The Magnetosphere-Ionosphere Research Laboratory (MIRL) at the Institute for the Study of Earth, Oceans, and Space (EOS), University of New Hampshire contributes to a variety of research projects in space physics. The lab primarily focuses on the development of instrumentation for ground-based, rocket-based, and satellite observations of space physics phenomena and analysis of the resulting observations.

The current research projects are:

  • Ground-based observations from ultra low frequency (ULF) and extremely low frequency (ELF) search-coil magnetometers for the study of magnetosphere-ionosphere coupling and its relationship with auroral phenomena.
  • Rocket-borne observations from a low light imager, UV Photomultiplier Tube, particle detector for in-situ auroral measurements.
  • Data analysis from a variety of satellite data including the recently launched e-POP satellite.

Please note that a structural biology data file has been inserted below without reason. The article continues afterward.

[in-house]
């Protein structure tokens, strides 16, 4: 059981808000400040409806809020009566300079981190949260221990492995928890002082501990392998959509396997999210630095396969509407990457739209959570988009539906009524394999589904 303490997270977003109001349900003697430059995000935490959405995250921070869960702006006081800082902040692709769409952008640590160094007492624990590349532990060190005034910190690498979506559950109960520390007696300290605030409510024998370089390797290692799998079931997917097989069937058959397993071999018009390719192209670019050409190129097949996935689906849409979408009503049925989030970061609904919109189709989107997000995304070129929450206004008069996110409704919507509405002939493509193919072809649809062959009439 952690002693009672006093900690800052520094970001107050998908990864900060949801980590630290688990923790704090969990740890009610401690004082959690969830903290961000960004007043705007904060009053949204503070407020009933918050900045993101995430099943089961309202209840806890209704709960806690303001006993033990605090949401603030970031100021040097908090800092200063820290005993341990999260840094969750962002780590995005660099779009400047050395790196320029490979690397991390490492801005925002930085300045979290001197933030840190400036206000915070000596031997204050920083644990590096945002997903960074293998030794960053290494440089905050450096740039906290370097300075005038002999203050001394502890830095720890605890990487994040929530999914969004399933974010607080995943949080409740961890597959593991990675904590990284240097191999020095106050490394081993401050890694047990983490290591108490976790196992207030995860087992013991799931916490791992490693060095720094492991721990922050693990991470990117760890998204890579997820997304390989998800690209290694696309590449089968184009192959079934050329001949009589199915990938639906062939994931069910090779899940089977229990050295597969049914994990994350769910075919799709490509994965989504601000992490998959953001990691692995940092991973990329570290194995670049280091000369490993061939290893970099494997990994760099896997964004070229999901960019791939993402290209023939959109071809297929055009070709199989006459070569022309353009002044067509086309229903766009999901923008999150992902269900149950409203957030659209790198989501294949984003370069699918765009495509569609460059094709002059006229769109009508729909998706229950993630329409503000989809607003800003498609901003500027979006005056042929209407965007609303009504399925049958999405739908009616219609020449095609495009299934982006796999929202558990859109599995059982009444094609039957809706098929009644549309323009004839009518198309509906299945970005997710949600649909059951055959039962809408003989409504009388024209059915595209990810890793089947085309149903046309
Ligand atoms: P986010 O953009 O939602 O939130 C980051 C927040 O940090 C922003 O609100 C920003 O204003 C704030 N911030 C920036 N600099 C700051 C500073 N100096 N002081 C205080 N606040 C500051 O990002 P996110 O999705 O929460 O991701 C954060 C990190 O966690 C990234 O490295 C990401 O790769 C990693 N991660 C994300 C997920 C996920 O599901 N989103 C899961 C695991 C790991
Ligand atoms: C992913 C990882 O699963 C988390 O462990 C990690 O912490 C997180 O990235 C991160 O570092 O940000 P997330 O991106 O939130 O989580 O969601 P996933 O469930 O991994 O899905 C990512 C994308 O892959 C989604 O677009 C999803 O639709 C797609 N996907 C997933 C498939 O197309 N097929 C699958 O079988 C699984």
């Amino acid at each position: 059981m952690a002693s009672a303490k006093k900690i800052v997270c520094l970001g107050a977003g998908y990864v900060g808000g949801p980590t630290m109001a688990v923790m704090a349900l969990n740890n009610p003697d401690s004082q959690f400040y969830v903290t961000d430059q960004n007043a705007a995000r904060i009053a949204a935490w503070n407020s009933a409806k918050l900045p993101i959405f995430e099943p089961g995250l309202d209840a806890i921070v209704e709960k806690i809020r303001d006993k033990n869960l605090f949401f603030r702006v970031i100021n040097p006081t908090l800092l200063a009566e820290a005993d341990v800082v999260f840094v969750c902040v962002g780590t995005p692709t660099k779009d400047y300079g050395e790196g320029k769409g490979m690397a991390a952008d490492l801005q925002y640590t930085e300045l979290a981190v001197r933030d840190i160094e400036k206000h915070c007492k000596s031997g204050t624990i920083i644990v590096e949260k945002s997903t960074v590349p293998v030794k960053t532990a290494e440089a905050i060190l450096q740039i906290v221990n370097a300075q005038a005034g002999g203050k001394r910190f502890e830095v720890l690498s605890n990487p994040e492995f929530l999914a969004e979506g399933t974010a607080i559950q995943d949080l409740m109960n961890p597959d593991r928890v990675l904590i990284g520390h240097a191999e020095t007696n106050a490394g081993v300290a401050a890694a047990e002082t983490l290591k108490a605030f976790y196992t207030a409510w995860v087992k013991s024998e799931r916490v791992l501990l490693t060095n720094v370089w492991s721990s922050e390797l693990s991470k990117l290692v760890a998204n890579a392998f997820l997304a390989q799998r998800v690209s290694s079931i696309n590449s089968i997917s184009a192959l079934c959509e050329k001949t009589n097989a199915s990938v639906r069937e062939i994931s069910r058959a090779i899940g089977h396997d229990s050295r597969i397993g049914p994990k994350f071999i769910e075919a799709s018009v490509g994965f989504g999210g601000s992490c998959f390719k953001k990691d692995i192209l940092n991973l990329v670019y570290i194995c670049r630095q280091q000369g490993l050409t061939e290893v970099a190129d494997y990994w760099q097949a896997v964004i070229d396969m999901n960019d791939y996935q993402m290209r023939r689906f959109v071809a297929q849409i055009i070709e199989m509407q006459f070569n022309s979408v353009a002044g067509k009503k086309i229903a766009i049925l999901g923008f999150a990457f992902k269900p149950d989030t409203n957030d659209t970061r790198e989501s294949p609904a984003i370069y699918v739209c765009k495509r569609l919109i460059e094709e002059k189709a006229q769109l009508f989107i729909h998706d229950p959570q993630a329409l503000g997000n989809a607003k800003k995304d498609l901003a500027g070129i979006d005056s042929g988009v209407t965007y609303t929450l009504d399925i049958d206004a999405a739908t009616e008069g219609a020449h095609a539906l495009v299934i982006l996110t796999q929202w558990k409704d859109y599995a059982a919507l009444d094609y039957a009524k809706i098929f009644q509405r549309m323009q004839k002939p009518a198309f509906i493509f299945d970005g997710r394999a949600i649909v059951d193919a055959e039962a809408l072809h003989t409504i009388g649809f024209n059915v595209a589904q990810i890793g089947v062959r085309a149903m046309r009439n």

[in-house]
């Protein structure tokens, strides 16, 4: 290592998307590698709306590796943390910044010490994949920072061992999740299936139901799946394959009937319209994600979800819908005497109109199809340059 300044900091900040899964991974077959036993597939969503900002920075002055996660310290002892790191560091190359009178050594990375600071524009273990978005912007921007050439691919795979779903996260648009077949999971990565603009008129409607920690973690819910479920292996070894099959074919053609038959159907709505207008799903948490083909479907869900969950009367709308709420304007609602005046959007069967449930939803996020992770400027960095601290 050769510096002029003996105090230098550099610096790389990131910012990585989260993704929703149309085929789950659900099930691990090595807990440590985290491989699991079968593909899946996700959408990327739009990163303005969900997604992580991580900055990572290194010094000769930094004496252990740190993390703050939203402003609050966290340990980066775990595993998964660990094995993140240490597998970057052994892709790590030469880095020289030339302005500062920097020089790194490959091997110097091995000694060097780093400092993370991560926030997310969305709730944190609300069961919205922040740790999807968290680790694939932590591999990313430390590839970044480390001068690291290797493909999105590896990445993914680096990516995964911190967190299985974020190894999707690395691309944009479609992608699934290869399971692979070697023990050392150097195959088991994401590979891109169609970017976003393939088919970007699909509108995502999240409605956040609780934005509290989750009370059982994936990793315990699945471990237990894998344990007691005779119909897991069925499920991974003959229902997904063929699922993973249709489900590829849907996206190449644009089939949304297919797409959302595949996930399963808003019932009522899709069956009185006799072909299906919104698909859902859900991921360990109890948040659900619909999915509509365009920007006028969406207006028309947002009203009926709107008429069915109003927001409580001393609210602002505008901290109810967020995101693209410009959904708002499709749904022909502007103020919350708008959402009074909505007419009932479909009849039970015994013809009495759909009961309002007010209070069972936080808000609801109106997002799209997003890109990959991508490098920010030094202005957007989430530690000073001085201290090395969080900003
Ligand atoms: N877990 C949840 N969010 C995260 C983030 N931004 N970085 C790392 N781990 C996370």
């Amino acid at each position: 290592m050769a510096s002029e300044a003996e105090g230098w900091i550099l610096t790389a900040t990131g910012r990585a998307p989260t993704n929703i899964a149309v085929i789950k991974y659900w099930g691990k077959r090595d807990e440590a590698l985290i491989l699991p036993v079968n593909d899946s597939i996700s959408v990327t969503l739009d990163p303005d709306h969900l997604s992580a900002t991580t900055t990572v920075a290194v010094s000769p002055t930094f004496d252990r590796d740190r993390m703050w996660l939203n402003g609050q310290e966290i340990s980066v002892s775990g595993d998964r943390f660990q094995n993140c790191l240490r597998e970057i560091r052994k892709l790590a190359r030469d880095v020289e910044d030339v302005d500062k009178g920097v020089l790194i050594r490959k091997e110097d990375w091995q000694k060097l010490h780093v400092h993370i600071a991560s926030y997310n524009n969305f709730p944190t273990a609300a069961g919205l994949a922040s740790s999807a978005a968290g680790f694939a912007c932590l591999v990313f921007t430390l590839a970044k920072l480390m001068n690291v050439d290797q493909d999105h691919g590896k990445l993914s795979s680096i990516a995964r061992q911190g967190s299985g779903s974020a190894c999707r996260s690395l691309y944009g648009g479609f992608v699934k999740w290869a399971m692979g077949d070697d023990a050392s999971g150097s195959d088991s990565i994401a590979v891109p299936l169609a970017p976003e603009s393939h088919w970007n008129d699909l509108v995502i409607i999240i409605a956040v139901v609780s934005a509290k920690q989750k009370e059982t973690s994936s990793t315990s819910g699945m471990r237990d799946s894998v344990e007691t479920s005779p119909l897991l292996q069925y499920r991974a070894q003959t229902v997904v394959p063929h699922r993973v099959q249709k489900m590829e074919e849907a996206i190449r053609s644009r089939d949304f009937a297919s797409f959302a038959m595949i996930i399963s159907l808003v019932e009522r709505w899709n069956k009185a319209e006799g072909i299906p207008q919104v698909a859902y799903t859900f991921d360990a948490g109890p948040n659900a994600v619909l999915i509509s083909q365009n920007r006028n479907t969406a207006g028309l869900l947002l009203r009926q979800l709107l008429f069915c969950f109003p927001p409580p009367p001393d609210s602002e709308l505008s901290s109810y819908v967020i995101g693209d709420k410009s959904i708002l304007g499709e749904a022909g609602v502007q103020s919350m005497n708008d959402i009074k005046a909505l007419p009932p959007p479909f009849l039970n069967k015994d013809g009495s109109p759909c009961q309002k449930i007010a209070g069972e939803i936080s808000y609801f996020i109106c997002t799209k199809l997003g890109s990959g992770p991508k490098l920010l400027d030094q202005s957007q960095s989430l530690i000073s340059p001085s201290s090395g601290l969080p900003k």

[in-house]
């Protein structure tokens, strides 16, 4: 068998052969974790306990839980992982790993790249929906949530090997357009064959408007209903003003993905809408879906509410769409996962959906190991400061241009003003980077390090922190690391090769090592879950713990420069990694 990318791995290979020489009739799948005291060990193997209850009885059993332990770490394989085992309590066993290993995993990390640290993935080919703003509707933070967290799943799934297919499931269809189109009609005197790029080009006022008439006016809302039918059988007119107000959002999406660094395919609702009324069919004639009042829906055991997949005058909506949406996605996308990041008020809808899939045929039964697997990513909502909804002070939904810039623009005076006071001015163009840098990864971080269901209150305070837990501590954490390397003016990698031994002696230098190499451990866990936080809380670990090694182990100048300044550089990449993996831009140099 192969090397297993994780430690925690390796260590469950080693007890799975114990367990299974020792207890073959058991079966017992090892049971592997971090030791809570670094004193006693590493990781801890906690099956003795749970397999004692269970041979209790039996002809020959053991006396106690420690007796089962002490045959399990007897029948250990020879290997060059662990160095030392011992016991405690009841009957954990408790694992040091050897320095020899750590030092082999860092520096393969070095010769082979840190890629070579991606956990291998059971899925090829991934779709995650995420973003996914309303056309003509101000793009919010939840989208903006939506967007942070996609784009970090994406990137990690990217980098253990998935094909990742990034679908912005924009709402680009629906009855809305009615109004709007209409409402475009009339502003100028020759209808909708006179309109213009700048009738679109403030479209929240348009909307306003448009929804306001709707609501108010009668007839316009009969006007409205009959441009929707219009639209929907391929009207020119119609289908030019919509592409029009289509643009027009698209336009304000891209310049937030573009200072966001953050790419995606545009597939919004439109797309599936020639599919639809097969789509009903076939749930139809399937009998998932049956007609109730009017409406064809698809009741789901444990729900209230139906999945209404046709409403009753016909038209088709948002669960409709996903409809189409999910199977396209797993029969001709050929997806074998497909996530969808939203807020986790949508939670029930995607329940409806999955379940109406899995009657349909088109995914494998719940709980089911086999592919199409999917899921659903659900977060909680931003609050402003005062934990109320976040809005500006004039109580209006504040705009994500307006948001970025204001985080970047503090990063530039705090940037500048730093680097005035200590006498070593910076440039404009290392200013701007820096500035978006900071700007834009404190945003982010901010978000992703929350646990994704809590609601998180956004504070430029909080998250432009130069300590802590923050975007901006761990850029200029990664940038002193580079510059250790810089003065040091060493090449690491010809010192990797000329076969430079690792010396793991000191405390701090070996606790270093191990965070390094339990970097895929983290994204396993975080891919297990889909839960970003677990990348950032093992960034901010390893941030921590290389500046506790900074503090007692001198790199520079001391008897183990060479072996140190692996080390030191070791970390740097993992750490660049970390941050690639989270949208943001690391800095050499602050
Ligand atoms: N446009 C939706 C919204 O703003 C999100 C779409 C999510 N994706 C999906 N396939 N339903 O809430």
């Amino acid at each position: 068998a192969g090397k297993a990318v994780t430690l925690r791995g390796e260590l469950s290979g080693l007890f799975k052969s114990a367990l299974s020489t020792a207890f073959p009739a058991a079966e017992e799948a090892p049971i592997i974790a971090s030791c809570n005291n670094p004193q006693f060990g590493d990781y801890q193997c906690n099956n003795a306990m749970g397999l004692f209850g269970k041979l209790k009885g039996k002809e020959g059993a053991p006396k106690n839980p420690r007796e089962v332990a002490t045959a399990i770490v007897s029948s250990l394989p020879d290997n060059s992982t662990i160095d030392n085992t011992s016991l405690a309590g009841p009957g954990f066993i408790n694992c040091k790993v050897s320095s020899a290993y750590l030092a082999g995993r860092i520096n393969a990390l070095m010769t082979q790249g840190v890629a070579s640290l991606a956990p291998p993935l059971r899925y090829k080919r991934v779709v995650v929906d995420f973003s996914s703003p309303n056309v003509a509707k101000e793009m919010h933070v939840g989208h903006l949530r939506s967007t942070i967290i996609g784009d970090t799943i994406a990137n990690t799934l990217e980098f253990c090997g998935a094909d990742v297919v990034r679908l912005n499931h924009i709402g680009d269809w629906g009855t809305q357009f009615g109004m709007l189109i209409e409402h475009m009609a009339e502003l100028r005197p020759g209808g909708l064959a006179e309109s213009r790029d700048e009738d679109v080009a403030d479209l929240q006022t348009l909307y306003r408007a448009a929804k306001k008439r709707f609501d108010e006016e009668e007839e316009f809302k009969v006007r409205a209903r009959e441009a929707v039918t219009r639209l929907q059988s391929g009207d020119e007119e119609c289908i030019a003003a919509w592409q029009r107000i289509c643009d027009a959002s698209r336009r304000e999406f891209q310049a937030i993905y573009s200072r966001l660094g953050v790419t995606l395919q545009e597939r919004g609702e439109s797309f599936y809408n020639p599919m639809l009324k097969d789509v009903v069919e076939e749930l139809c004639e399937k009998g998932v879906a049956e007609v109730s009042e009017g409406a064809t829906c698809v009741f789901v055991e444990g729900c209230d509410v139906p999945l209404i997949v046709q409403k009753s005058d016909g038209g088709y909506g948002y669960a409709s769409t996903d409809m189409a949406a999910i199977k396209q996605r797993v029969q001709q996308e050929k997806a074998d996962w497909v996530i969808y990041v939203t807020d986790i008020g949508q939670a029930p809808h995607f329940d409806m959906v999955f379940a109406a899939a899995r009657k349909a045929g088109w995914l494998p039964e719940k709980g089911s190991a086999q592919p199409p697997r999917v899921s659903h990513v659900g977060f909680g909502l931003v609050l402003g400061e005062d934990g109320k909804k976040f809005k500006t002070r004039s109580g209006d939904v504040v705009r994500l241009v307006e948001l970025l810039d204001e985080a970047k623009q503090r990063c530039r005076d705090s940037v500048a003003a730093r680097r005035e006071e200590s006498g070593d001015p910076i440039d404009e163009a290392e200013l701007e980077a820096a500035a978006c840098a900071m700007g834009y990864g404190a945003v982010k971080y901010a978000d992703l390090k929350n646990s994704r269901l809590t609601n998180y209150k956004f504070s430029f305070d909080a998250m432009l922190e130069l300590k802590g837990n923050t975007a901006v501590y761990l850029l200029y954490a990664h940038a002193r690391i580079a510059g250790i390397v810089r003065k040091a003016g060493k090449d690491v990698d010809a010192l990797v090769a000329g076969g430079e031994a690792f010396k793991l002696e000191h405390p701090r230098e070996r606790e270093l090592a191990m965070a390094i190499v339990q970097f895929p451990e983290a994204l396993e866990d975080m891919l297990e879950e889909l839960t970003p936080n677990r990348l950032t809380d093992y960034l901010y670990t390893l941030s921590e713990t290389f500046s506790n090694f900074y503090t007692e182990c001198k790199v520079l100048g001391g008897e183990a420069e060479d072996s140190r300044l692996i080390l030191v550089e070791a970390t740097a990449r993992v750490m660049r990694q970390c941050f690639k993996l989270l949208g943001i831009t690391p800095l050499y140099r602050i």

Updated News

  • July 31, 2015 -- Ever wondered what kinds of things we can learn from sounding rocket launches? Reuters recently published an excellent video about a recent launch by our colleagues at the University of Oslo that could help with GPS navigation. Watch the video for yourself here!

  • June 4, 2015 -- Lightning is a common but poorly understood phenomena that everyone has at least some experience with. Recently, a Florida woman had an up-close and personal encounter when it struck her car and caused her airbags to deploy. When ABC News interviewed her about her experience, they contacted EOS researcher and UNH physicist Joe Dwyer to explain what happened. Read the article for yourself here!

  • June 1, 2015 -- Recent MIRL graduate Chrystal Moser had a busy year working in MIRL on a miniaturized fluxgate magnetometer that was written about in Spheres. The instrument that Chrystal designed and built will launch on a CubeSat mission in the fall of 2015.

    Chrystal takes a break from work at the lab bench with the fluxgate magnetometer in front of her.

  • May 28, 2015 -- Recent MIRL graduate John Heavisides spent the summer of 2014 in Oslo, Norway analyzing data from the 2012 MICA rocket launch with the Plasma and Space Physics Group at the University of Oslo. The University of New Hampshire published an article on-line written by John to recount his trip. Click here to read all about it!

    John (with coffee) taking a quick break to smile for the camera at his workspace at the University of Oslo.

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